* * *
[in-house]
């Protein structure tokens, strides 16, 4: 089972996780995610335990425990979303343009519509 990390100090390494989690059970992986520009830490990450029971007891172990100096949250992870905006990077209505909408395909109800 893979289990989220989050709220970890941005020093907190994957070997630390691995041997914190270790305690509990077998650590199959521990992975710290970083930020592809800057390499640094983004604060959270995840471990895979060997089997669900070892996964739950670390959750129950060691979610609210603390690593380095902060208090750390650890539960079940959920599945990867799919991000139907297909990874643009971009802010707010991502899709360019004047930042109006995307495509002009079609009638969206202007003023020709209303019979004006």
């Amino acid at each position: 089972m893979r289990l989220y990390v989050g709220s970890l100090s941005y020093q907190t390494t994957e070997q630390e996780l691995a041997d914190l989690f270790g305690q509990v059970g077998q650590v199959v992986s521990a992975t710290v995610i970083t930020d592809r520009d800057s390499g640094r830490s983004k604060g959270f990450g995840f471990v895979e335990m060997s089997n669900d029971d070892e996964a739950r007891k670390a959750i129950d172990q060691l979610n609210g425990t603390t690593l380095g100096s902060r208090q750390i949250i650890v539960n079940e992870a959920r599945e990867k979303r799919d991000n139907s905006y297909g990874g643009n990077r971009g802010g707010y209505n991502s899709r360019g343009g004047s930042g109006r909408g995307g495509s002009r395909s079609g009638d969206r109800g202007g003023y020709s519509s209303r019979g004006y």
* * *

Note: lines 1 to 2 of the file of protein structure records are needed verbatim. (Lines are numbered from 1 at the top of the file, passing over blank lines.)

[in-house]
């Protein structure tokens, strides 16, 4: 089972996780995610335990425990979303343009519509 990390100090390494989690059970992986520009830490990450029971007891172990100096949250992870905006990077209505909408395909109800 893979289990989220989050709220970890941005020093907190994957070997630390691995041997914190270790305690509990077998650590199959521990992975710290970083930020592809800057390499640094983004604060959270995840471990895979060997089997669900070892996964739950670390959750129950060691979610609210603390690593380095902060208090750390650890539960079940959920599945990867799919991000139907297909990874643009971009802010707010991502899709360019004047930042109006995307495509002009079609009638969206202007003023020709209303019979004006």